Classical Ideas

So, a Tory MP may or may not have called a police officer a pleb.

The reason this makes the news is not that we find the term pleb particularly offensive, but because it shows that Tory politicians are all the same – that they are bad people who believe they, the monied elite, are better than us (and by us I mean the middle class journos who are making a song and dance about this).

Except it doesn’t.  However this might fit the story we want to tell ourselves about what Conservate politicians are like (and, as a liberal, I’m pretty keen to tell myself that story from time to time), all we have is statistical evidence that maybe one member of the Conservative party has class based prejudices which show themselves in a moment of anger.  It is true that all the evidence from people talking about Andrew Mitchell suggest he isn’t the nicest guy – but sometimes people like that turn out to be particularly effective in doing certain jobs.

However, more to the point, assuming for a second that Andrew Mitchell should be sacked for having insufficient class sensitivity to call someone a pleb, then we need to ensure anyone who has ever called anyone a chav should also be sacked.  Because what pleb means to the public schoolboy, chav means to the middle classes – essentially: someone who, due to the education they received, financial situation of their parents, accent and dress, are to be despised.  And, while I’m at it, its equally bad to assume public schoolboys, even Bullingdon Club members, consider the population to be made mainly of ‘plebs’ – from my experience it is, at most, a small minority – the rest are, again, the class based imaginings of a resentful middle class.  Don’t think that the outcry over Andrew Mitchell isn’t just as much about class based resentment as any comments he may or may not have made.

But there is another element of class based resentment, which I worry is a little more insidious - in that it seems to be agreed upon by almost everyone across the political spectrum.  And because, as far as I can tell, it is not only wrong, but harmful to the quality of life of – well, almost everyone in the world.

The idea is that : There exists a class of scroungers, people who live a life of luxury without putting in a day of work in their lives.  Also, they tend to have lots of children, which in some way means they get to live an even more luxurious and more work free life.

Now, I’m not denying there are some families who live, generation to generation, on welfare.

What I am saying is that, if the life they live is the most they want, then good for them.

What I’m also saying is “Wouldn’t it be nice if we could all live the life we want without having to work?  Wouldn’t it be fantastic if we, as a society, decided to make that a goal, rather than the concepts of economic growth, which often keep us trapped in lives we don’t want to lead”

I’m not, for a second, suggesting that everyone become lazy, TV watching, drones – you’re back to the class stereotypes if you even considered that.  Without a day job, I would be busily learning, writing, coding, thinking, creating – all on my own.  Some of my ideas and creations would be useful to others.  I’m sure people would take those ideas on and develop and improve them, sanding down the rough edges that I may prefer to leave unfinished.  In short, I would be providing value to society… and I think, left to their own devices, most people would.  The value might be a different sort of value from what we have grown to understand in the education to factory or office to retirement to grave treadmill – but people want to be useful, they want to both give and receive – they just need the opportunity.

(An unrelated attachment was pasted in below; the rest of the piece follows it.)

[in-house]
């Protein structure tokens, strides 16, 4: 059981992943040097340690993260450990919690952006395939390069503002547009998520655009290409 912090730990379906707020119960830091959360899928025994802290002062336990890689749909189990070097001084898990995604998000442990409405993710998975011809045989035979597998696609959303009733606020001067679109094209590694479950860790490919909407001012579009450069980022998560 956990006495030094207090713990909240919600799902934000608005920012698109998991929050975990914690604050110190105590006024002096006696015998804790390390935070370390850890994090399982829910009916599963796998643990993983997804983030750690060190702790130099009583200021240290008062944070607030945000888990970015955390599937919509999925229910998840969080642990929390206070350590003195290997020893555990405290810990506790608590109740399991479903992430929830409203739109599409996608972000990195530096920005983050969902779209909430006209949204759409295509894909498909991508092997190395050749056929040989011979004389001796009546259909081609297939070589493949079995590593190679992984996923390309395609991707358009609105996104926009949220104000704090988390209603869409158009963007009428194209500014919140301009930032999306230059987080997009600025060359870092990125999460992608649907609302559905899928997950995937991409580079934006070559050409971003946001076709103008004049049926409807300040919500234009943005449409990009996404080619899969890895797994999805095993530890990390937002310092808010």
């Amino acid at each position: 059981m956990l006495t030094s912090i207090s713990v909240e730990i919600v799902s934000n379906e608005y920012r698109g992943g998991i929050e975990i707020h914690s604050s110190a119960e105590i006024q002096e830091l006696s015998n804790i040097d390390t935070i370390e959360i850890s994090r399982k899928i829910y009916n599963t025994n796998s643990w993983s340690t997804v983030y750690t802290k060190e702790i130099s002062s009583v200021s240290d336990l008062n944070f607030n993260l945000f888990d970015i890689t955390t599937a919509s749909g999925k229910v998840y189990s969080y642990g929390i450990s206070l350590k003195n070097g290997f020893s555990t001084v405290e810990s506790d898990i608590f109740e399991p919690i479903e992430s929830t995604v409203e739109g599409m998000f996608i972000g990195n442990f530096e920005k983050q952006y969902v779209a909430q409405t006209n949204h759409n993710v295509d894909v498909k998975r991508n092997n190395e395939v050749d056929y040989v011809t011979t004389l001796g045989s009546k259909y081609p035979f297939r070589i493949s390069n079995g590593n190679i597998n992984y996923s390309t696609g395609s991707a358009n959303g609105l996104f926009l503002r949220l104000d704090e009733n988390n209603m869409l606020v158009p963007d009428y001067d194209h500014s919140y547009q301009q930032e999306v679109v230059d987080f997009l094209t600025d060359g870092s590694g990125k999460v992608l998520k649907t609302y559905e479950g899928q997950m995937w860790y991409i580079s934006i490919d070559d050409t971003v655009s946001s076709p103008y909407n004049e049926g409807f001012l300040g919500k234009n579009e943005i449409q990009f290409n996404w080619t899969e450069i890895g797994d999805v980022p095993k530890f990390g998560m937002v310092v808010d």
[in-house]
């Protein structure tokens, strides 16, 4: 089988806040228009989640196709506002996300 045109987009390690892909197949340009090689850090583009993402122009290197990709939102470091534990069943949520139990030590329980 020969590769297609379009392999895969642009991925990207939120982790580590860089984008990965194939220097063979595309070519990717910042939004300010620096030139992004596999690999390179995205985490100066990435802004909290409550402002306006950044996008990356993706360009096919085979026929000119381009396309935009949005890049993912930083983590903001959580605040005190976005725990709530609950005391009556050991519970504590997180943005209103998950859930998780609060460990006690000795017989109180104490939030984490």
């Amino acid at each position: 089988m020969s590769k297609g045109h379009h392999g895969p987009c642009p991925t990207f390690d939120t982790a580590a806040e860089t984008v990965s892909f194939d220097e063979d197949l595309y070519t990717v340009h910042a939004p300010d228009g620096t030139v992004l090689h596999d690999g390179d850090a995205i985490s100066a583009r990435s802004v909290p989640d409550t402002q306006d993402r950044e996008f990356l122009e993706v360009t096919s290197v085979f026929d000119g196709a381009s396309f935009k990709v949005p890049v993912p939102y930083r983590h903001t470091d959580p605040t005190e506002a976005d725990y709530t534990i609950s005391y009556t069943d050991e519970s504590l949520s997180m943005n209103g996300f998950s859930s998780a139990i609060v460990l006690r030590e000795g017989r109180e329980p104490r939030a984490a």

Even if we had the money to fund giving everybody a state mandated living allowance – and that we could do so without weird inflationary effects – I wouldn’t suggest switching over to this new model tomorrow.  There is a need to remove (and ideally automate, rather than sending oversees) the jobs that people don’t want to do.  We’ve already started.  The servant has been replaced by the hoover and washing machine.  We should not fear the loss of jobs through automation, but we should try to make up for them, by making it increasingly possible for people to live without he need to do someone else’s work.

Right now when a job is automated, we put the spare labour back onto the job market, which lowers the amount people are paid to do similar jobs, which ultimately means we are all working harder to stay where we are.  When people predicted a three day week, they were optimistic that there wouldn’t be enough work – instead we find that every time we finish one job early, there is more work to be done  or else we will be out competed by someone who is willing to put in more effort in order to gain a rung or two ahead of you on the (material) ladder of life.  We can’t, as a society, win if we keep on going in this direction.  We are in an arms race which, at best, will lead to us burning out rather than burning brighter.

So when you hear the cries of ‘scrounger’, don’t ask ‘How can we get rid of that?” ask ‘How can we get more?  How can we raise everyone’s basic level of living so that, should I want, I too can be a scrounger?’.  It should be a goal of society for us all to be able to do exactly what we want, for us to aim for our highest potential, rather than the highest level of corporate management we can fill.

 

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